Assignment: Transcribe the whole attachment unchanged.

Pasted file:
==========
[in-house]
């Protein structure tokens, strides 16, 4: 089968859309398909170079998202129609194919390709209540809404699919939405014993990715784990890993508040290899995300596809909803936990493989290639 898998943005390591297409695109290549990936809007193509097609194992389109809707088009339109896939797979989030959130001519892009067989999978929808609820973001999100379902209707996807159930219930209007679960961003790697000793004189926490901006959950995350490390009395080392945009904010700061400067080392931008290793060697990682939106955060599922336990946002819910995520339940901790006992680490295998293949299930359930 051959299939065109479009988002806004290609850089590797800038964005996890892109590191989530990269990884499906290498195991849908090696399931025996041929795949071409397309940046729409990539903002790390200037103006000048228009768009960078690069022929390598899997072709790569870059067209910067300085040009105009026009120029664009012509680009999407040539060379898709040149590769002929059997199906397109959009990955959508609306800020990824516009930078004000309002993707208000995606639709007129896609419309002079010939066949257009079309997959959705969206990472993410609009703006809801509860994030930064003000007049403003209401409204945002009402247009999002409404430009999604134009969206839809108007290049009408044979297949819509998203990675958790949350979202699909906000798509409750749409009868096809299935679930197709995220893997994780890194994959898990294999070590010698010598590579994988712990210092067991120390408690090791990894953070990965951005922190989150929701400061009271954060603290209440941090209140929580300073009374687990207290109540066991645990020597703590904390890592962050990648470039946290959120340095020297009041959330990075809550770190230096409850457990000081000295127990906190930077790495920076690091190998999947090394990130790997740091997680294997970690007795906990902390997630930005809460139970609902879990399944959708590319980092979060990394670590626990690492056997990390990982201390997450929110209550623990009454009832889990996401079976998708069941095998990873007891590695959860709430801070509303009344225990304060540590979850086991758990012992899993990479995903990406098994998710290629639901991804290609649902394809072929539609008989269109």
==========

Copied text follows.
[in-house]
């Protein structure tokens, strides 16, 4: 089968859309398909170079998202129609194919390709209540809404699919939405014993990715784990890993508040290899995300596809909803936990493989290639 898998943005390591297409695109290549990936809007193509097609194992389109809707088009339109896939797979989030959130001519892009067989999978929808609820973001999100379902209707996807159930219930209007679960961003790697000793004189926490901006959950995350490390009395080392945009904010700061400067080392931008290793060697990682939106955060599922336990946002819910995520339940901790006992680490295998293949299930359930 051959299939065109479009988002806004290609850089590797800038964005996890892109590191989530990269990884499906290498195991849908090696399931025996041929795949071409397309940046729409990539903002790390200037103006000048228009768009960078690069022929390598899997072709790569870059067209910067300085040009105009026009120029664009012509680009999407040539060379898709040149590769002929059997199906397109959009990955959508609306800020990824516009930078004000309002993707208000995606639709007129896609419309002079010939066949257009079309997959959705969206990472993410609009703006809801509860994030930064003000007049403003209401409204945002009402247009999002409404430009999604134009969206839809108007290049009408044979297949819509998203990675958790949350979202699909906000798509409750749409009868096809299935679930197709995220893997994780890194994959898990294999070590010698010598590579994988712990210092067991120390408690090791990894953070990965951005922190989150929701400061009271954060603290209440941090209140929580300073009374687990207290109540066991645990020597703590904390890592962050990648470039946290959120340095020297009041959330990075809550770190230096409850457990000081000295127990906190930077790495920076690091190998999947090394990130790997740091997680294997970690007795906990902390997630930005809460139970609902879990399944959708590319980092979060990394670590626990690492056997990390990982201390997450929110209550623990009454009832889990996401079976998708069941095998990873007891590695959860709430801070509303009344225990304060540590979850086991758990012992899993990479995903990406098994998710290629639901991804290609649902394809072929539609008989269109």